Jensen “studied international human rights law and spent a year in Tanzania and the Netherlands working for the Prosecutor at the UN tribunals.” She explained, “The work I did at the tribunals was at the cutting edge of establishing that sexual violence can be genocide and raised profound questions about the limits of human power and rights. But I didn’t want to live the expat life, so I found plaintiff-side firms that took on human rights cases here in the U.S. Now I prosecute fraud cases against large corporations.”
Forge and Jensen were “two of the lead attorneys who secured a global settlement of $25 million for former Trump University students in two class actions against President Donald J. Trump and his eponymous ‘university.’ The Ninth Circuit recently affirmed Judge Curiel’s approval of the settlement, commending Robbins Geller’s ‘admirable’ work.” Robbins Geller litigated the case pro bono, allowing maximum recovery to plaintiffs and class members.
“One of the misperceptions is that the case was politically driven,” Jensen clarified. “But when the case started in 2010, Trump wasn’t a politician. The case did not become daily headline news until it was lobbed around on a Republican primary debate stage six years later.”
Though Forge’s involvement was supposed to be temporary, his role quickly changed after deposing a former student. “I really felt she had been manipulated. I called [Jensen] and told her that we should bring a RICO claim. A few months later, we started a whole new case with a single RICO claim that enabled us to bring together a nationwide class.”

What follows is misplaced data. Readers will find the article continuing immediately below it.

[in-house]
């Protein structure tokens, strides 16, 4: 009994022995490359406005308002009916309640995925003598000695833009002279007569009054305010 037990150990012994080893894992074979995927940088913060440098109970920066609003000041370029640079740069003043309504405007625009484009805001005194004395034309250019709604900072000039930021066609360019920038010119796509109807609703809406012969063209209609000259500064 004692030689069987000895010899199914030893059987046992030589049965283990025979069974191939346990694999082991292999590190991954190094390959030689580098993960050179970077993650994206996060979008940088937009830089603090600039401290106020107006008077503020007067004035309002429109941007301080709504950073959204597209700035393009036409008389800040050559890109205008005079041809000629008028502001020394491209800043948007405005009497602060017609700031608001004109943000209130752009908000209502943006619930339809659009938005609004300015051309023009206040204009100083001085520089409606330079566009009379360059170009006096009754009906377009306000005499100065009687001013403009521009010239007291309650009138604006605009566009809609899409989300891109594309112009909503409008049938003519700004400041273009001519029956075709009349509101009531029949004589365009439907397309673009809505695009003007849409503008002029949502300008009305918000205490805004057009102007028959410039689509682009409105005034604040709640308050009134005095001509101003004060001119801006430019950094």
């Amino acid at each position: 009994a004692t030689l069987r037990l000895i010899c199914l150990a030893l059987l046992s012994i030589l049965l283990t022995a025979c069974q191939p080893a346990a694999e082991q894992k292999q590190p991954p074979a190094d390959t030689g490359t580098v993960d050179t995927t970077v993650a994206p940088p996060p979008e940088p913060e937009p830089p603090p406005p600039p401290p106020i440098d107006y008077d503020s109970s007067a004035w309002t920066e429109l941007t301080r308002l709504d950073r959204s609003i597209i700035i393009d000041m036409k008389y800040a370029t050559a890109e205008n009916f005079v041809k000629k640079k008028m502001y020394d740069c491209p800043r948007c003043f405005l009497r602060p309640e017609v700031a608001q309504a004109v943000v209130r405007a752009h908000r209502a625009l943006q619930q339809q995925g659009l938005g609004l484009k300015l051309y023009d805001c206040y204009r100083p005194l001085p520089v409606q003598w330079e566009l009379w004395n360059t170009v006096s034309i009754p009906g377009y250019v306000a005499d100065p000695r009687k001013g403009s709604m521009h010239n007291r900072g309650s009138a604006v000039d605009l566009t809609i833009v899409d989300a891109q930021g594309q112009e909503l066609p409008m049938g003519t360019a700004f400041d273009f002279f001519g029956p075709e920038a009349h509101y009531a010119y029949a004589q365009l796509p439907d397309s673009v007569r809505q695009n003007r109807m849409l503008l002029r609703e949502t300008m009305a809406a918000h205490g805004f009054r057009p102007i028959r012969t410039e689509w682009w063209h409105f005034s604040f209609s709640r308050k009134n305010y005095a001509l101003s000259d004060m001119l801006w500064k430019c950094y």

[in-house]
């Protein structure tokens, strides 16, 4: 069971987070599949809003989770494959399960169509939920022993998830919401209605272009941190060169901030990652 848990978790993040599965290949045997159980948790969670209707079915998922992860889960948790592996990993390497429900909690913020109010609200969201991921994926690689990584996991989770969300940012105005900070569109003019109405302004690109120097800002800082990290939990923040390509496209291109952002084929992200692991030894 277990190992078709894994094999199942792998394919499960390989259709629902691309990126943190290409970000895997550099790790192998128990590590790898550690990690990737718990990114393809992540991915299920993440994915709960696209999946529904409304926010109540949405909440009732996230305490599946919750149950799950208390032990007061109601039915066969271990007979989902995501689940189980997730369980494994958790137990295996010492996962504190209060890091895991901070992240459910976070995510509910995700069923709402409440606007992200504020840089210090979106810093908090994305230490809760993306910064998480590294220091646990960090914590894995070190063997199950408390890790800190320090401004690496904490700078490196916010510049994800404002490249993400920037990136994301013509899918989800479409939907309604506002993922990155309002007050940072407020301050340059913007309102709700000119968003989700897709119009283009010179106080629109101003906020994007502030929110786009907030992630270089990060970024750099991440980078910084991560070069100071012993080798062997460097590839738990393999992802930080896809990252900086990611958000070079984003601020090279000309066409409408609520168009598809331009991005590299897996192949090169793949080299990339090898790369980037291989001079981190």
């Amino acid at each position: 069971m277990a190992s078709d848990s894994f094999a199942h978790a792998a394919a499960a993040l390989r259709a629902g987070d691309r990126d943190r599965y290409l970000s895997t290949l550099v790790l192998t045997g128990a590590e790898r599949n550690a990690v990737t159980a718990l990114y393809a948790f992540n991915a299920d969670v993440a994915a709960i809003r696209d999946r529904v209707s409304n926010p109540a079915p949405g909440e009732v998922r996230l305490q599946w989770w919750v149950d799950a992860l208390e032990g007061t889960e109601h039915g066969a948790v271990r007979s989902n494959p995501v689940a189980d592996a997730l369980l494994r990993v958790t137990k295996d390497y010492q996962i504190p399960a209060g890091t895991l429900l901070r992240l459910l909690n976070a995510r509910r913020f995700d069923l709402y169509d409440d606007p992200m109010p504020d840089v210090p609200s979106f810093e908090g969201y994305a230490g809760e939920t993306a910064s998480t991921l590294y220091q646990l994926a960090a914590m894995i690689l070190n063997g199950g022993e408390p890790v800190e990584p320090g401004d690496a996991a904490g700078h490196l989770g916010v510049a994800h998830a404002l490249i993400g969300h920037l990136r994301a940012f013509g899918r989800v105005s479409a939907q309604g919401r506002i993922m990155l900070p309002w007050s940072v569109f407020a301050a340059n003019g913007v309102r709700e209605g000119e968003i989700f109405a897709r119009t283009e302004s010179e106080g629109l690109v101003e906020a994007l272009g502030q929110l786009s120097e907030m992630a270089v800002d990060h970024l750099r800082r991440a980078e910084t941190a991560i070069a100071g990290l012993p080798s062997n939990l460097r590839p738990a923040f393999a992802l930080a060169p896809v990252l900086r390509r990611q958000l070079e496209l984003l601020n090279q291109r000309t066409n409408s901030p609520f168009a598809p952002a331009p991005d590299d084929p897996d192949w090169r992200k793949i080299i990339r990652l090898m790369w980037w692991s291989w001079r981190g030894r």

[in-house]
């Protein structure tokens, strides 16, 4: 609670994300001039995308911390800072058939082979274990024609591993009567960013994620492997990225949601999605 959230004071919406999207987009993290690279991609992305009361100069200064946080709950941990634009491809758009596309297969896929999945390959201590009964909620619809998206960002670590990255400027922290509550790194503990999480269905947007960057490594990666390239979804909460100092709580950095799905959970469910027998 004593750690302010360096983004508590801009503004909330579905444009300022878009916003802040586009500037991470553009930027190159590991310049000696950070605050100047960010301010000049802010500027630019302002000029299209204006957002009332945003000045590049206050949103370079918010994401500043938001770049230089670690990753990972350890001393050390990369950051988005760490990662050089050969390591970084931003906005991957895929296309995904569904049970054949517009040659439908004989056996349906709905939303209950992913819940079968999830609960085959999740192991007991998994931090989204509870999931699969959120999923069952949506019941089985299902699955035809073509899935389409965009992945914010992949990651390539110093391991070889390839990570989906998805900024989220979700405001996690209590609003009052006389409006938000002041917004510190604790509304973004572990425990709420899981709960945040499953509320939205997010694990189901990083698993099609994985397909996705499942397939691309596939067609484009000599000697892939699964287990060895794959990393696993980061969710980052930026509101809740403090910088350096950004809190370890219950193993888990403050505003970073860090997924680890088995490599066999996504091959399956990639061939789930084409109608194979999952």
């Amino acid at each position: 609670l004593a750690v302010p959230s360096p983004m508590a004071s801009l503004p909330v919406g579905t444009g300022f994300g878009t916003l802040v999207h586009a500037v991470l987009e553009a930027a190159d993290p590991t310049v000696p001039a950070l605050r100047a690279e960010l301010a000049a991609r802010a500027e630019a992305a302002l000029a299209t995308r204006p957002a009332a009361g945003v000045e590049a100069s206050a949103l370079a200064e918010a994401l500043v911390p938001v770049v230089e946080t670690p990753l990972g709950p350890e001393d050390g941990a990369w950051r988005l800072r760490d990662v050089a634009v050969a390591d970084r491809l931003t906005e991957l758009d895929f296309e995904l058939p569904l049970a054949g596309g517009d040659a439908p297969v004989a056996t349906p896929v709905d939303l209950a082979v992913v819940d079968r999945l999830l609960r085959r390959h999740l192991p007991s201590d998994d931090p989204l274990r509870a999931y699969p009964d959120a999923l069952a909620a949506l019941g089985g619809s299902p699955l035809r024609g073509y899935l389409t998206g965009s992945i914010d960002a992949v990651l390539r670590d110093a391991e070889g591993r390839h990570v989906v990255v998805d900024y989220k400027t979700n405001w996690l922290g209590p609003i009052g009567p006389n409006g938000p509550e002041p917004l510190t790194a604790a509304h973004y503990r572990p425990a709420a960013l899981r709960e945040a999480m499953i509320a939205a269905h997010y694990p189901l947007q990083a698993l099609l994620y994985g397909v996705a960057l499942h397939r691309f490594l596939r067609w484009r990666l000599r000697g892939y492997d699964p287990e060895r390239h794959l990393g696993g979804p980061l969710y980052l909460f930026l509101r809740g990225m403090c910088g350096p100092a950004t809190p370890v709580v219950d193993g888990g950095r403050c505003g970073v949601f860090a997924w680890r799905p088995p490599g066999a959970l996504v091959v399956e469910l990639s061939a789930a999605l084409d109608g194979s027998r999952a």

When it comes to the future of litigation, Geller, Forge and Jensen all see a great need to expose the truth. “There may be efforts to curtail the rights of shareholders, but I’m confident that shareholders will continue to have the right to hold Corporate America responsible for fraud,” noted Geller.
“I totally understand why the public is so frustrated with the legal profession,” Forge said. “I shake my head every day at lawyers’ arguments, which are typically designed to prevent or postpone answers to a very simple question: ‘What really happened here?’ But with that frustration comes even more motivation to expose the truth. It’s not easy, but it wouldn’t be rewarding if it was.”